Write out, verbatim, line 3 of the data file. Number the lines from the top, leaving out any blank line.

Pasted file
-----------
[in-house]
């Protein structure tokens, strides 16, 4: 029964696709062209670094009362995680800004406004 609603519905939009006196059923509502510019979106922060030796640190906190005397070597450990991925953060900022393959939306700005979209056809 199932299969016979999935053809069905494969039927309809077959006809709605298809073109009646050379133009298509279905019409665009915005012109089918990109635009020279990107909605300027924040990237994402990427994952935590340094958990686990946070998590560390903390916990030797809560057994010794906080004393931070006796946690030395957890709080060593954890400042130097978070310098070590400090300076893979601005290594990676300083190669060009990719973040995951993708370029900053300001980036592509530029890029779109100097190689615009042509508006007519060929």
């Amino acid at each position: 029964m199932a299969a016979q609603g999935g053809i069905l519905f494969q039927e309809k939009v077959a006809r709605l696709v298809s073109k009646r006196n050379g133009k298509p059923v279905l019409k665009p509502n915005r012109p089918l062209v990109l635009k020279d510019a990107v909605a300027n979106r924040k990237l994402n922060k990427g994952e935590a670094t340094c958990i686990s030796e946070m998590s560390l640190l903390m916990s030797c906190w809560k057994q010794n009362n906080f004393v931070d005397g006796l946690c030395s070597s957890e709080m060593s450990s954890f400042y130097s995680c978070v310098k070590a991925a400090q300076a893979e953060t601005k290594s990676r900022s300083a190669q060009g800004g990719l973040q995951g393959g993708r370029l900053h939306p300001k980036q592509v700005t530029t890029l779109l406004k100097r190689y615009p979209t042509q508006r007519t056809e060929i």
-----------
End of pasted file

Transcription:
């Amino acid at each position: 029964m199932a299969a016979q609603g999935g053809i069905l519905f494969q039927e309809k939009v077959a006809r709605l696709v298809s073109k009646r006196n050379g133009k298509p059923v279905l019409k665009p509502n915005r012109p089918l062209v990109l635009k020279d510019a990107v909605a300027n979106r924040k990237l994402n922060k990427g994952e935590a670094t340094c958990i686990s030796e946070m998590s560390l640190l903390m916990s030797c906190w809560k057994q010794n009362n906080f004393v931070d005397g006796l946690c030395s070597s957890e709080m060593s450990s954890f400042y130097s995680c978070v310098k070590a991925a400090q300076a893979e953060t601005k290594s990676r900022s300083a190669q060009g800004g990719l973040q995951g393959g993708r370029l900053h939306p300001k980036q592509v700005t530029t890029l779109l406004k100097r190689y615009p979209t042509q508006r007519t056809e060929i």